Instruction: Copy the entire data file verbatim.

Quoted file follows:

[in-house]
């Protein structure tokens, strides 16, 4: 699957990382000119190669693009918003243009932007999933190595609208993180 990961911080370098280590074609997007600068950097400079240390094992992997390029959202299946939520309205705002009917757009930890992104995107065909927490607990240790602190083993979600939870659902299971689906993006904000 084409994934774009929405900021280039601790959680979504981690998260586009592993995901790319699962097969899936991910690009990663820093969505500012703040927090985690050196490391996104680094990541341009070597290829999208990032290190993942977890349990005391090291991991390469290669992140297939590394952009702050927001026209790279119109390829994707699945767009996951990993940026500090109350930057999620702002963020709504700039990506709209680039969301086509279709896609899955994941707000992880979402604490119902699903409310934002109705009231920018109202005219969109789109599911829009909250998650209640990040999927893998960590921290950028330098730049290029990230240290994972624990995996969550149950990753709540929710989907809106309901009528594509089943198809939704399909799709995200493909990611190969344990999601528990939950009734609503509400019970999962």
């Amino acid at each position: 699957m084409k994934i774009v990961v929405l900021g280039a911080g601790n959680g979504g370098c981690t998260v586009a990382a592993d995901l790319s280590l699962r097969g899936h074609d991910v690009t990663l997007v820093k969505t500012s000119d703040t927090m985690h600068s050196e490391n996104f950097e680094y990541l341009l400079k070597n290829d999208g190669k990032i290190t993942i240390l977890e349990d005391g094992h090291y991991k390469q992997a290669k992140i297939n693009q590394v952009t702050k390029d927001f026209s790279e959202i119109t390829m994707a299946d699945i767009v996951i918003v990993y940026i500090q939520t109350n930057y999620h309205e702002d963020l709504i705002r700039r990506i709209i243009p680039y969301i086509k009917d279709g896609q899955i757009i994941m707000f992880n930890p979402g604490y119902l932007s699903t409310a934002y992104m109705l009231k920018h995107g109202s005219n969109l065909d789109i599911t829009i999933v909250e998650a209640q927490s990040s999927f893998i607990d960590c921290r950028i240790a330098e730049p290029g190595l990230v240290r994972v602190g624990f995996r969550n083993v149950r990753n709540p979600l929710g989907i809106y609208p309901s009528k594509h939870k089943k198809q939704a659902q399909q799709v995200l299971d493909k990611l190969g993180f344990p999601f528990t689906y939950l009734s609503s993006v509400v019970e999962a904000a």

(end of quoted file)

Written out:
[in-house]
């Protein structure tokens, strides 16, 4: 699957990382000119190669693009918003243009932007999933190595609208993180 990961911080370098280590074609997007600068950097400079240390094992992997390029959202299946939520309205705002009917757009930890992104995107065909927490607990240790602190083993979600939870659902299971689906993006904000 084409994934774009929405900021280039601790959680979504981690998260586009592993995901790319699962097969899936991910690009990663820093969505500012703040927090985690050196490391996104680094990541341009070597290829999208990032290190993942977890349990005391090291991991390469290669992140297939590394952009702050927001026209790279119109390829994707699945767009996951990993940026500090109350930057999620702002963020709504700039990506709209680039969301086509279709896609899955994941707000992880979402604490119902699903409310934002109705009231920018109202005219969109789109599911829009909250998650209640990040999927893998960590921290950028330098730049290029990230240290994972624990995996969550149950990753709540929710989907809106309901009528594509089943198809939704399909799709995200493909990611190969344990999601528990939950009734609503509400019970999962």
């Amino acid at each position: 699957m084409k994934i774009v990961v929405l900021g280039a911080g601790n959680g979504g370098c981690t998260v586009a990382a592993d995901l790319s280590l699962r097969g899936h074609d991910v690009t990663l997007v820093k969505t500012s000119d703040t927090m985690h600068s050196e490391n996104f950097e680094y990541l341009l400079k070597n290829d999208g190669k990032i290190t993942i240390l977890e349990d005391g094992h090291y991991k390469q992997a290669k992140i297939n693009q590394v952009t702050k390029d927001f026209s790279e959202i119109t390829m994707a299946d699945i767009v996951i918003v990993y940026i500090q939520t109350n930057y999620h309205e702002d963020l709504i705002r700039r990506i709209i243009p680039y969301i086509k009917d279709g896609q899955i757009i994941m707000f992880n930890p979402g604490y119902l932007s699903t409310a934002y992104m109705l009231k920018h995107g109202s005219n969109l065909d789109i599911t829009i999933v909250e998650a209640q927490s990040s999927f893998i607990d960590c921290r950028i240790a330098e730049p290029g190595l990230v240290r994972v602190g624990f995996r969550n083993v149950r990753n709540p979600l929710g989907i809106y609208p309901s009528k594509h939870k089943k198809q939704a659902q399909q799709v995200l299971d493909k990611l190969g993180f344990p999601f528990t689906y939950l009734s609503s993006v509400v019970e999962a904000a």